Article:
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1. Peter doesn't usually get up before seven.
2. Peter usually doesn't get up before seven.

Which one of the above examples is more appropriate. I personally think that 2nd example is more pertinent because it stresses upon Peter's not getting up befor seven whereas the 1st example doesn't put much stress upon his not getting up before seven. Rather it only stresses upon getting up. Although when the sentence is read completely both of them aren't much different but the 2nd one (in my opinion) has a greater amount of stress regarding the subject at hand. May be I am wrong. Please help.

GB

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Comments  (Page 2) 
CJ thankx a lot but I am again confused aboud another term from your last post. It's operator. Uptill now I thought that operator of a sentence is a synonym for agent of the sentence. I've just googled this term but couldn't found anything about it. Well can you reassure me whether operator really means the modal verbs. I am just asking this in curiosity.

GB
More than you wanted to know, and more to confuse you!!! Emotion: smile

http://www.phon.ucl.ac.uk/home/dick/aux.htm

Google English grammar operator

CJ
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CalifJim The unmarked position for an adverb of frequency (like usually) is after the operator, if there is one, else before the main verb. Any other position is "marked". At least, that's the way I'm using the term.

(Operators are the modals, forms of be, and forms of do or have when these are not the main verb.)

You can usually find one near the corner.
They would usually go there for vacation.
I am usually at home in the morning.
He doesn't usually show up before noon.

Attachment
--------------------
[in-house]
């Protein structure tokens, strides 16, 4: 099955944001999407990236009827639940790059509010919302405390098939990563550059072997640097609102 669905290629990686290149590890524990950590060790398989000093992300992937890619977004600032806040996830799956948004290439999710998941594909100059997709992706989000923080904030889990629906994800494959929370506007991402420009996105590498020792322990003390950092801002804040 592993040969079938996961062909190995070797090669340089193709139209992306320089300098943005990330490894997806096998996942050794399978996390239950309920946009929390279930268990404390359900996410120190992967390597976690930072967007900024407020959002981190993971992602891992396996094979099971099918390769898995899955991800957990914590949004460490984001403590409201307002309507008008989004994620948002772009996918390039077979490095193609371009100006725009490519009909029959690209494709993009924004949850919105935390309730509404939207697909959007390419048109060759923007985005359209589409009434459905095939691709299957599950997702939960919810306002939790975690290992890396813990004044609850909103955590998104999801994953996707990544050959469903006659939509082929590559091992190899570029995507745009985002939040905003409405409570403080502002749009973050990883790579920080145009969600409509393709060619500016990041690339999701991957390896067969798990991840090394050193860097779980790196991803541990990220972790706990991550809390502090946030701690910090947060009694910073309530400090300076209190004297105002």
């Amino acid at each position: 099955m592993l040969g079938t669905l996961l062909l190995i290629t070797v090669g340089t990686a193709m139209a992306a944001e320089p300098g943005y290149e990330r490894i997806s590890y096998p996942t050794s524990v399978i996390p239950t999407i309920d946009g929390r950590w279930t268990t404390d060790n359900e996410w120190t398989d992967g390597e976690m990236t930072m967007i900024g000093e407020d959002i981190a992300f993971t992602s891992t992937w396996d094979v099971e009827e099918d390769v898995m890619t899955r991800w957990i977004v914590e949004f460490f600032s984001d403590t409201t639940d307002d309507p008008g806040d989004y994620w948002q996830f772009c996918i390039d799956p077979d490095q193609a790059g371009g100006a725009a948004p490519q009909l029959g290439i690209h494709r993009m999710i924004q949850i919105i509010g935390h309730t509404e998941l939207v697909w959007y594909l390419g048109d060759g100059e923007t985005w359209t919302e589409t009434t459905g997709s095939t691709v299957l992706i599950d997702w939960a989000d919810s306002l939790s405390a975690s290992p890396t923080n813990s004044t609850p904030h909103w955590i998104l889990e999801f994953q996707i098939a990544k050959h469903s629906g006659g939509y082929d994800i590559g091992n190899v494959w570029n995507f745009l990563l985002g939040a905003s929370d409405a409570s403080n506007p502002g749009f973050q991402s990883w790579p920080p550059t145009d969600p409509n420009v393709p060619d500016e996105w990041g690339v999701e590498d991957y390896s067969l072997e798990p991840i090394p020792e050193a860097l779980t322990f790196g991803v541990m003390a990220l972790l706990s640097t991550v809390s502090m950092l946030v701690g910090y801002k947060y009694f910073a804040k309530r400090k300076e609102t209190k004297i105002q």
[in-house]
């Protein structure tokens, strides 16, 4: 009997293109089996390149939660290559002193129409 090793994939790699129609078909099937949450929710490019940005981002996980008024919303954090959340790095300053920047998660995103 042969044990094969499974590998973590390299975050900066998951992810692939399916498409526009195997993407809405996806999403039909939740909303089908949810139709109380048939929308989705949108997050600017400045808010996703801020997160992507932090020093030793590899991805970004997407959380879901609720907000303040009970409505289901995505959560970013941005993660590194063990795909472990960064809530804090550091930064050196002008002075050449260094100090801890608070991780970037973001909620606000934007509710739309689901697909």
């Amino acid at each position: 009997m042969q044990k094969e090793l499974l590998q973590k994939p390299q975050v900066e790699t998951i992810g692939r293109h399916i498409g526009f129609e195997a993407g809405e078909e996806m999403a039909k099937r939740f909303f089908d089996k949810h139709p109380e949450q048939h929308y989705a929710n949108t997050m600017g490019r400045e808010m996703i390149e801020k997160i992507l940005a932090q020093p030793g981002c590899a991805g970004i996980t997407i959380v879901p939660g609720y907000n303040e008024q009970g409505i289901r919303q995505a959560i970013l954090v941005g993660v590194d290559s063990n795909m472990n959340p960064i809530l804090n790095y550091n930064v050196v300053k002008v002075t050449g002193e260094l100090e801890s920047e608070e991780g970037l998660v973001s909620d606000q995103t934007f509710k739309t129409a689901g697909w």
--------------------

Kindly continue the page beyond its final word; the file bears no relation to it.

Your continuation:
I have usually done it that way.
I usually see them on Saturdays.


CJ
Well CJ, you said that adverbs' unmarked position is either after an operator or before the main verb. Then you gave some examples for unmarked adverbs - I guess. The example I am usually at home in the morning doesn't have an operator (since am - form of be - is being used as a main verb). So, was it supposed to be an example for marked adverb or there's still some problem with my understanding of marked and unmarked adverbs.

GB

I am usually at home in the morning -- 'am' here is a finite operator.

Modals are the operators when they occur as the first verb of a finite or non-finite verb phrase.

He can not have gone -- 'can have gone' -- this is a non-finite verb phrase. 'can is the operator

The main verb be and have are operators when they are the only verb in the verb phrase.

Only the auxiliary do is an operator, the main verb is not.
Well now consider these examples.

I am usually at home in the morning. ("am" is the operator)

I have a book. ("have" is the operator)

I can sing. ("can" is an operator) (Notice we have a plain verb - sing - here rather that a verb phrase

as you identified)

I don't know. ("do" is an operator)

Am i right?

And what about this example; I am singing a song. Here we have a verb to be as an auxiliary. So would it be an operator (doesn't looks like one by the rules identified by you). If not then which word is the operator in this sentence. Also is it necessary for a sentence to have an operator.

GB
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"Am i right?" hit the nailEmotion: wink

I can sing. can sing is a non-finite verb phrase.

I don't know. ("do" is an operator) Yes, and not don't
Thanks but you missed the other question. Here it is;

And what about this example; I am singing a song. Here we have a verb to be as an auxiliary. So would it be an operator (doesn't looks like one by the rules identified by you). If not then which word is the operator in this sentence. Also is it necessary for a sentence to have an operator.

GB
As far as I know, 'am' in 'I am usually at home in the morning' is NOT an operator at all but an ordinary verb that carries a lexical meaning.

On the contrary, 'am' in 'I am drinking now' has only a grammatical meaning (says that the action takes place now) and not lexical and therefore is an operator.
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I've just flipped through Quirk's "University Grammar of English" and it says that 'be' acts as an operator whether it is an auxiliary or not. That means that what I wrote above is not true. Sorry for the mess.
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